festooned with copper spaghetti! (I have made copper spaghetti before and the old saying that "one oh #$%* wipes out a thousand atta boys" (or girl's) leaps right to the forefront!)
     
  4. thepumpguysc

    thepumpguysc Senior Member

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    I cut the cable line one time.. same senerio, about 6 cable trucks come screamin into my yard..lol.
    I had no idea what was going on.. so I asked.
    They said, u gotta about 15 old ladies about to rip ur head off cuz they're missin "their stories".. u cut the cable line..
    They spliced it back together & off they went.. I never heard another thing about it.. no bill, no nuthin..
    not even a nasty letter..
     
  5. Mother Deuce

    Mother Deuce Senior Member

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    LOL It is just because the little old ladies weren't given your location!! :)
     
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  6. colson04

    colson04 Senior Member

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    I helped a neighbor that rented a trailer mounted tree spade for a weekend. Goal was to thin out the white pines that were planted as border privacy fence. We moved 50 white pines that weekend and when we were done, his wife asked him to move a blue spruce from near the road to a spot closer to the house. Just as we finish setting the spruce in its new home, his wife comes out saying they have no telephone and no internet. He shrugs it off, says he'll check it out in a minute. We go to set the plug in the hole the spruce xame from and that's when we noticed the wire stub sticking out into the hole. That tree had been planted years ago directly over the telephone line that runs to his house.

    Moral of the story: call Miss Dig before starting work. And if the project becomes bigger and moves to a different area than planned, call them again.

    He never called them because he hadn't planned on touching any of the trees in that area. That was a last minute change that cost him a good chunk of money to fix.
     
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  7. thepumpguysc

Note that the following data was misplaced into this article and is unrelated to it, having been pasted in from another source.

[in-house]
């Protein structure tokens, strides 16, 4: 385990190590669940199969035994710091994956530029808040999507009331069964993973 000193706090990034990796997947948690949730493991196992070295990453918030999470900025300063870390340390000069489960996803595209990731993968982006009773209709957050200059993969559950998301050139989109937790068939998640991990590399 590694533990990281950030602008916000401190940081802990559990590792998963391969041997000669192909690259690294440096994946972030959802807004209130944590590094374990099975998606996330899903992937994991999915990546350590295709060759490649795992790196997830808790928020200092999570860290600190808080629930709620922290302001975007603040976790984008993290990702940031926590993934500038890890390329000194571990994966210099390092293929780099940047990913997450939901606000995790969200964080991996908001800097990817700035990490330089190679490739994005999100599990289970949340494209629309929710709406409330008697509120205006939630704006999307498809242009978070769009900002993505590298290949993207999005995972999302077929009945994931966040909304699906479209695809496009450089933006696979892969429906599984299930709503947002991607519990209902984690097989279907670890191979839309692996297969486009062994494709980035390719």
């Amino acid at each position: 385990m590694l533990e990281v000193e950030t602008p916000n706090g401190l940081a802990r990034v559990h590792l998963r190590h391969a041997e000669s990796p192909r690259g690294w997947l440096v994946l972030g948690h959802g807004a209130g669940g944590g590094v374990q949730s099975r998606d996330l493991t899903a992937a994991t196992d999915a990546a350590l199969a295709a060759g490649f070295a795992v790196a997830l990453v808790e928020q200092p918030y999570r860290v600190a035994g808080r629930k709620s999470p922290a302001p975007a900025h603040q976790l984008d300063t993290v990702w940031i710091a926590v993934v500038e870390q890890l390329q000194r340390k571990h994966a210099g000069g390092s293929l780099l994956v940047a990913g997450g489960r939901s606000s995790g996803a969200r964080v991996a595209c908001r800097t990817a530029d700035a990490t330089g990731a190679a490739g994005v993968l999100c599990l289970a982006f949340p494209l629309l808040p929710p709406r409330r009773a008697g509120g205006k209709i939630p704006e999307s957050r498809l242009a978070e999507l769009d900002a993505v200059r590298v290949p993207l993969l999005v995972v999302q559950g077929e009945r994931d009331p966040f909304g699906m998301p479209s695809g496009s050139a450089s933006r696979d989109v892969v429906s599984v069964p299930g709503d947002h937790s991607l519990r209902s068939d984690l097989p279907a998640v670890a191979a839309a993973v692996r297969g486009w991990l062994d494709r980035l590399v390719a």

thepumpguysc Senior Member

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    Lol.. GOOD stories.. I sure hope aighead takes heed..
    MD> can u just hear the "call center".?? lol.. 15 old ladies calling in at the same time & some foreign chick on the other end saying, "OK, tank u fer callin de cabllll company.. Have u tried unplugging the box from de wall?? I'll wait..." Lol..
     
  8. thepumpguysc

    thepumpguysc Senior Member

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    I really don't think I would advertise.. not until your confident in your abilities as an operator.
    It doesn't look real good if u start the conversation, "I'd like to come help u out but I don't have a trailer"..
    "Neighborhood jobs" are still a REAL iffy situation.. IF u f-up on 1.. you'll never get another..
    I don't mean to squash your dreams.. its just u have no operator experience.. Go out & spend a few hundred on fuel & get familiar w/ the controls..
    Practice filling a 5 gal. bucket w/ dirt.. w/o knocking it over.. {seriously}
     
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  9. CM1995

    CM1995 Super Moderator

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    If you stick a sign out front advertising backhoe work then you are in business and should have all the appropriate licenses and insurance to perform such work.